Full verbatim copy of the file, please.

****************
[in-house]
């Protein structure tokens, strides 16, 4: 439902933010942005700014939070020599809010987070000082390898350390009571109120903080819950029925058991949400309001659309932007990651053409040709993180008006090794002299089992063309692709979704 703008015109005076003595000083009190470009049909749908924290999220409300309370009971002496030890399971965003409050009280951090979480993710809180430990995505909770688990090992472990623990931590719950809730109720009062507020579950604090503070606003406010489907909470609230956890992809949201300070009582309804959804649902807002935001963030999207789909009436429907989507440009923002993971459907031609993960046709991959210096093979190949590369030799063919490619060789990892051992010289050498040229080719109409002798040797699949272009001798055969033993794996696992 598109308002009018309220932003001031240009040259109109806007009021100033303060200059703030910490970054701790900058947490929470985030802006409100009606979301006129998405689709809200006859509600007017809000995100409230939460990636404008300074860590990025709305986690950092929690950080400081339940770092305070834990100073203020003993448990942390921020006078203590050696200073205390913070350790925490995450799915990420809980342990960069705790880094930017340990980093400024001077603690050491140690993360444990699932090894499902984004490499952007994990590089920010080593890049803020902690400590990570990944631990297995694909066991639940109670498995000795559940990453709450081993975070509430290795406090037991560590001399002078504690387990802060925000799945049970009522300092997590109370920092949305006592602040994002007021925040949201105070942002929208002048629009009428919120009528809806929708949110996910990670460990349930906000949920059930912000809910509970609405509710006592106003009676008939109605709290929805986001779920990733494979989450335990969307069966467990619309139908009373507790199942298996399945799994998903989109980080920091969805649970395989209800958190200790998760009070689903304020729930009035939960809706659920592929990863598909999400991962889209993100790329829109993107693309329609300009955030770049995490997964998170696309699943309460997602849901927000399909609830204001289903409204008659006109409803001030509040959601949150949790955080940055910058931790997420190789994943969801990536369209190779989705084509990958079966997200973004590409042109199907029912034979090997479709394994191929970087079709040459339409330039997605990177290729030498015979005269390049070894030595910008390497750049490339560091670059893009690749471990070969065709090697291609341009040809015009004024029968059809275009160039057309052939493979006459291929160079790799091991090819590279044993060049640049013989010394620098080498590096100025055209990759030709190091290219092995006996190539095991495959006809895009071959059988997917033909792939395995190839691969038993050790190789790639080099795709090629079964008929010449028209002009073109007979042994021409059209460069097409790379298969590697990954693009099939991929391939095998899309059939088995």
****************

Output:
[in-house]
């Protein structure tokens, strides 16, 4: 439902933010942005700014939070020599809010987070000082390898350390009571109120903080819950029925058991949400309001659309932007990651053409040709993180008006090794002299089992063309692709979704 703008015109005076003595000083009190470009049909749908924290999220409300309370009971002496030890399971965003409050009280951090979480993710809180430990995505909770688990090992472990623990931590719950809730109720009062507020579950604090503070606003406010489907909470609230956890992809949201300070009582309804959804649902807002935001963030999207789909009436429907989507440009923002993971459907031609993960046709991959210096093979190949590369030799063919490619060789990892051992010289050498040229080719109409002798040797699949272009001798055969033993794996696992 598109308002009018309220932003001031240009040259109109806007009021100033303060200059703030910490970054701790900058947490929470985030802006409100009606979301006129998405689709809200006859509600007017809000995100409230939460990636404008300074860590990025709305986690950092929690950080400081339940770092305070834990100073203020003993448990942390921020006078203590050696200073205390913070350790925490995450799915990420809980342990960069705790880094930017340990980093400024001077603690050491140690993360444990699932090894499902984004490499952007994990590089920010080593890049803020902690400590990570990944631990297995694909066991639940109670498995000795559940990453709450081993975070509430290795406090037991560590001399002078504690387990802060925000799945049970009522300092997590109370920092949305006592602040994002007021925040949201105070942002929208002048629009009428919120009528809806929708949110996910990670460990349930906000949920059930912000809910509970609405509710006592106003009676008939109605709290929805986001779920990733494979989450335990969307069966467990619309139908009373507790199942298996399945799994998903989109980080920091969805649970395989209800958190200790998760009070689903304020729930009035939960809706659920592929990863598909999400991962889209993100790329829109993107693309329609300009955030770049995490997964998170696309699943309460997602849901927000399909609830204001289903409204008659006109409803001030509040959601949150949790955080940055910058931790997420190789994943969801990536369209190779989705084509990958079966997200973004590409042109199907029912034979090997479709394994191929970087079709040459339409330039997605990177290729030498015979005269390049070894030595910008390497750049490339560091670059893009690749471990070969065709090697291609341009040809015009004024029968059809275009160039057309052939493979006459291929160079790799091991090819590279044993060049640049013989010394620098080498590096100025055209990759030709190091290219092995006996190539095991495959006809895009071959059988997917033909792939395995190839691969038993050790190789790639080099795709090629079964008929010449028209002009073109007979042994021409059209460069097409790379298969590697990954693009099939991929391939095998899309059939088995």